In the middle of the Spree River, located in the heart of Berlin’s city center, lies one of the world’s most unique, and impressive collection of museums. Known as Berlin’s Museum Island, this UNESCO World Heritage Site is home to five extraordinary museums and an absolute must visit for any Berlin itinerary.
Among them is the well-known Pergamon Museum, boasting a spectacular collection of art and architecture from the ancient and classical eras. Other sites in the area include the Berlin cathedral (Berliner Dom) and the City Palace, still under reconstruction. The nearby Gendarmenmarkt is Berlin’s prettiest square, and the site of its most famous Christmas Market.
The Charlottenburg Palace is one of the most visited landmarks in Berlin. The beautiful palace and gardens make for a perfect retreat from the hustle and bustle of central Berlin.
First constructed in 1696, the palace was almost completely destroyed in World War II, but has since been loving restored into its former Baroque grandeur. Visit its lavishly decorated rooms, artworks and silver collections before stepping out and enjoying the French-style baroque gardens and English-style park.
Like New York’s Central Park and London’s Hyde Park, Berlin has its own grand city park, the Tiergarten. Once the hunting ground of the Prussian dukes and kings, the Tiergarten park is Berlin’s most famous and expansive park, located right in the heart of the city center.
A visit to the Tiergarten should be on every traveler’s itinerary for Berlin, for here you’ll find beautiful forests, fields, and ponds as well as one of Berlin’s most famous monuments, the Victory Column. A 285-step climb leads up to a viewing platform where you can enjoy unimpeded views over the park and the city below.
City West – Kurfurstendamn & Surroundings
In the 1920’s the elegant, tree-lined boulevard known as the Kurfurstendamn became the center of Berlin’s wild nightlife scene. During Communism, it became the commercial heart of West Berlin.
Now, it remains a favorite destination for shopping, dining and cafes. At its east end, you will find the Kaiser Wilhelm Memorial church, a former church that was mostly destroyed in World War II. It now serves as a reminder of the evil of war. Other nearby sights include The Story of Berlin, an engaging multi-media museum that walks you through the entire history of Berlin and the Museum für Fotografie, home to some of the most famous works of Helmut Newton. Families and animal lovers can also visit Berlin’s excellent zoo.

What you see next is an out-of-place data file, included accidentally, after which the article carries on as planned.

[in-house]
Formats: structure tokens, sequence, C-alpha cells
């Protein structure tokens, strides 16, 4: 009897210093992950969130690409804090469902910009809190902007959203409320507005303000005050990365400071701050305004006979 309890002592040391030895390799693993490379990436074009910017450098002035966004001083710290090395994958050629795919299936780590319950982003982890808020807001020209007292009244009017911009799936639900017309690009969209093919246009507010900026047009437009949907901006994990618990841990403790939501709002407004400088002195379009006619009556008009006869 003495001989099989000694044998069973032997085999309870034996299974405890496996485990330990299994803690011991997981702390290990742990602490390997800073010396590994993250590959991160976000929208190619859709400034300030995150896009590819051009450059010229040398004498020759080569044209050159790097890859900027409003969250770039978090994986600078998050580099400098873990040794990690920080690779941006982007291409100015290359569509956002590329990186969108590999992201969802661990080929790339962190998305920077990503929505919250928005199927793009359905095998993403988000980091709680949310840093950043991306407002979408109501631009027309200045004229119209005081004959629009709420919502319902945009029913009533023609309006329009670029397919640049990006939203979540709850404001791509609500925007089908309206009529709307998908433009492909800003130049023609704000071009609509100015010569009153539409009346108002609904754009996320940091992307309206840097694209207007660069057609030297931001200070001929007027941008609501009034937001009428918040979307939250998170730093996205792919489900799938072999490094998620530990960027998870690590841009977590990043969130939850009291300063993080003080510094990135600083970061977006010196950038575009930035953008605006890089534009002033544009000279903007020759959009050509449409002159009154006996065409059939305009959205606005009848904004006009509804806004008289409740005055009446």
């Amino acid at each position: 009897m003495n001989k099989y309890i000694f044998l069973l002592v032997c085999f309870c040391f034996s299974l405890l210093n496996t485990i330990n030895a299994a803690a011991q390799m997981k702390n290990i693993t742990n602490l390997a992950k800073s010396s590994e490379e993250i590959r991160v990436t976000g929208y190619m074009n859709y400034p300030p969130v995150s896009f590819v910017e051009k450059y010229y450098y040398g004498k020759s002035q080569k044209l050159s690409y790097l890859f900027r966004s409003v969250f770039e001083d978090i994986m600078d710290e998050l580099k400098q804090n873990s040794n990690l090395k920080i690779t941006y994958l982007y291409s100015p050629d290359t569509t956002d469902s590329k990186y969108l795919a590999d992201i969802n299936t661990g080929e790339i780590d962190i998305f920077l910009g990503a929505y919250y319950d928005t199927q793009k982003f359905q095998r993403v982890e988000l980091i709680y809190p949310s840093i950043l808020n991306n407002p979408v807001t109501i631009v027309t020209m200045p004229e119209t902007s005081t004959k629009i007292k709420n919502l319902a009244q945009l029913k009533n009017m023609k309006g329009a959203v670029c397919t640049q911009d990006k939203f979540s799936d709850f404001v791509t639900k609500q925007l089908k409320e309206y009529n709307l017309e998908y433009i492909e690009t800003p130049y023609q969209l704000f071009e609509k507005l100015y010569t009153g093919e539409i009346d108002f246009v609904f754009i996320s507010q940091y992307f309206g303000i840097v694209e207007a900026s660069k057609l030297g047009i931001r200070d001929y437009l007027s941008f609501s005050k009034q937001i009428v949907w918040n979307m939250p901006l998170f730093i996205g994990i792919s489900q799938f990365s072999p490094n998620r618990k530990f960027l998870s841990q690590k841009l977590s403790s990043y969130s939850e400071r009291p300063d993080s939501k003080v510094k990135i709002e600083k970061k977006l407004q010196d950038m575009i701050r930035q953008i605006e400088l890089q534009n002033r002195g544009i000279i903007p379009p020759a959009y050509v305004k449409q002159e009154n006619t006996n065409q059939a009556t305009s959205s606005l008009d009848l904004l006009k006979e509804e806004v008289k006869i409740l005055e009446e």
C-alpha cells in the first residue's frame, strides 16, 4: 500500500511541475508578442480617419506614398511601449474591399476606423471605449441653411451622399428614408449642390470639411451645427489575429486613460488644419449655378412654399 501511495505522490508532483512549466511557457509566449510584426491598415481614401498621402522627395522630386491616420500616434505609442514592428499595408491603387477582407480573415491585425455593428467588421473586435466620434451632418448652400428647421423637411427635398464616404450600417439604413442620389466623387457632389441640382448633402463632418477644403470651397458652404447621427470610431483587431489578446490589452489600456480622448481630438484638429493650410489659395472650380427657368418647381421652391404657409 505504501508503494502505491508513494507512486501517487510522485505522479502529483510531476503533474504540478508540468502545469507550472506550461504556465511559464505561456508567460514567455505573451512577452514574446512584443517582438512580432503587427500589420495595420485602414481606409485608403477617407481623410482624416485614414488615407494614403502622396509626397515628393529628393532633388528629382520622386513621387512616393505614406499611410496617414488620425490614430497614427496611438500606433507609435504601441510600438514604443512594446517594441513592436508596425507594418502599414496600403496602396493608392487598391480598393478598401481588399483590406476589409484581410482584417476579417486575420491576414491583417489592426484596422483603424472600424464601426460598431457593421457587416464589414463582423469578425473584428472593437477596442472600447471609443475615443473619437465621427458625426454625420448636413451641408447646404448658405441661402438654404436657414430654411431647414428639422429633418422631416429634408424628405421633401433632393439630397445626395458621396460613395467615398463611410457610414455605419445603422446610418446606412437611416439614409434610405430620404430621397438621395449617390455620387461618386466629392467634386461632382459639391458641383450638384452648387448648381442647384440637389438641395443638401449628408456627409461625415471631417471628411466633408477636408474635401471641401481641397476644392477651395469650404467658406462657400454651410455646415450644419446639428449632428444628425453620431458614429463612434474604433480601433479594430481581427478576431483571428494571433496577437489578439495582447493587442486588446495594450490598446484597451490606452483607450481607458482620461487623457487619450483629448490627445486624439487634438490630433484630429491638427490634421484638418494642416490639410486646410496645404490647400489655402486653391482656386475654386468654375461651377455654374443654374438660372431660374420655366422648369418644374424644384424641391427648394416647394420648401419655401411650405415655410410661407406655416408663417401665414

Many of Berlin’s most iconic sights can be found in close proximity to each other. Most famous of all of them is perhaps the Brandenburg Gate. First built as a symbol of peace, it became the symbol of division during the Cold War, separating the East from the West.
The nearby Reichstag, with its glass, egg-shaped dome provides visitors with an opportunity to peer down on lawmakers of Germany’s federal parliament, while the futuristic Sony Center symbolizes a revitalized and modern Berlin. Also close by is the sobering Holocaust Memorial and the former site of Hitler’s bunker.
Checkpoint Charlie & Jewish Museum
The most famous Berlin Wall crossing between East Berlin and West Berlin during the Cold War, Checkpoint Charlie was the main gateway between the two for anyone who was not German.
These days a replica border post now marks the spot, often with people dressed in Cold War era military uniforms with whom you can take a picture with for a few euros. Nearby, the Jewish Museum explores the fascinating history of Germany’s Jewish heritage in a strikingly modern building.
Hip Berlin: The East Side Gallery, Friedrichshain, and Kreuzberg
The district known as Kreuzberg has long had a reputation for being the hippest neighborhood in Berlin, famed for its diverse culture and alternative lifestyle. Across the river, however, the former industrial area of Friedrichshain now competes for the title of coolest Berlin neighborhood.
After communism ended, Friedrichshain revitalized into a young, dynamic, and multi-cultural neighborhood, and today, it is filled with cafes, restaurants, and pubs sporting artistic and creative flair. It is also home to the East Side Gallery, the longest remaining section of the Berlin Wall, which also serves as the world’s largest and longest open-air art gallery.
The Television Tower & Old Berlin
Dominating Berlin’s skyline, the Fernsehturm Television Tower resembles a non-reflective disco ball impaled on an enormous concrete skewer. While it’s not exactly the most visually appealing architectural monument in Berlin, it does offer beautiful panoramic views over the city.
Ascend the tower in a super-fast elevator before exploring Alexanderplatz, Germany’s largest square. Make sure to visit the Marienkirche (Berlin’s oldest parish church), the displaced Neptune Fountain, the Red Town Hall and the massive Loxx model railway, that even non-model train enthusiasts will gasp at.
Courtyards and Jewish Berlin
While Paris can claim its wide, elegant boulevards and New York its dramatic skyscrapers, it is more difficult to identify an architectural feature synonymous with Berlin.
Perhaps the courtyard is the best answer. With booming 19th century population growth, nearly every unoccupied space in Berlin was filled by tenement buildings surrounding small courtyards. The Spandauer Vorstadt neighborhood is home to some of Berlin’s most beautiful courtyards. It was also around courtyards such as these that Berlin’s Jewish population once settled. Therefore you may also wish to explore the partially reconstructed New Synagogue, the former site of the Jewish cemetery and many hidden reminders of a once vibrant Jewish community.